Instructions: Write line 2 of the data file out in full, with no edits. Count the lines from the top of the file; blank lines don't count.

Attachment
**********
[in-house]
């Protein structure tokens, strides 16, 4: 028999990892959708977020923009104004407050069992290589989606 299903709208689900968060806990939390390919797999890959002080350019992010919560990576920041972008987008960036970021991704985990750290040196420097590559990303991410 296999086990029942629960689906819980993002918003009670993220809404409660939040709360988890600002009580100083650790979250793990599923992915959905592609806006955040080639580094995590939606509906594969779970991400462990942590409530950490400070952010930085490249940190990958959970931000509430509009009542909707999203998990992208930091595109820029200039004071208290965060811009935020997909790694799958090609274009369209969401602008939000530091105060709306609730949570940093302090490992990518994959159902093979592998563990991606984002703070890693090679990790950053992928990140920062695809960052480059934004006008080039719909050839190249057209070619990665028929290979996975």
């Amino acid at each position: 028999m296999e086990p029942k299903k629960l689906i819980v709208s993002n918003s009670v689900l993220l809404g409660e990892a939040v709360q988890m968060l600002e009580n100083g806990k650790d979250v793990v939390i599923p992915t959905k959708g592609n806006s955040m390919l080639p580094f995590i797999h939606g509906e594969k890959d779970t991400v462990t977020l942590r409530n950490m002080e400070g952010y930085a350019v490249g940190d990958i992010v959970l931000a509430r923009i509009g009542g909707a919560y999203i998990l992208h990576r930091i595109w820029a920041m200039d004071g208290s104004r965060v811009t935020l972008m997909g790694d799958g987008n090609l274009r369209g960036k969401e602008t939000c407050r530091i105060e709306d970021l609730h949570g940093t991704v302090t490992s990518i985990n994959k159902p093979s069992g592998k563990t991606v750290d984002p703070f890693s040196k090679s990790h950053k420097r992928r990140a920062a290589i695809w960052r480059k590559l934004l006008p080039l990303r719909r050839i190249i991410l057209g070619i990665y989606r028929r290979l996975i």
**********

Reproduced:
């Protein structure tokens, strides 16, 4: 028999990892959708977020923009104004407050069992290589989606 299903709208689900968060806990939390390919797999890959002080350019992010919560990576920041972008987008960036970021991704985990750290040196420097590559990303991410 296999086990029942629960689906819980993002918003009670993220809404409660939040709360988890600002009580100083650790979250793990599923992915959905592609806006955040080639580094995590939606509906594969779970991400462990942590409530950490400070952010930085490249940190990958959970931000509430509009009542909707999203998990992208930091595109820029200039004071208290965060811009935020997909790694799958090609274009369209969401602008939000530091105060709306609730949570940093302090490992990518994959159902093979592998563990991606984002703070890693090679990790950053992928990140920062695809960052480059934004006008080039719909050839190249057209070619990665028929290979996975």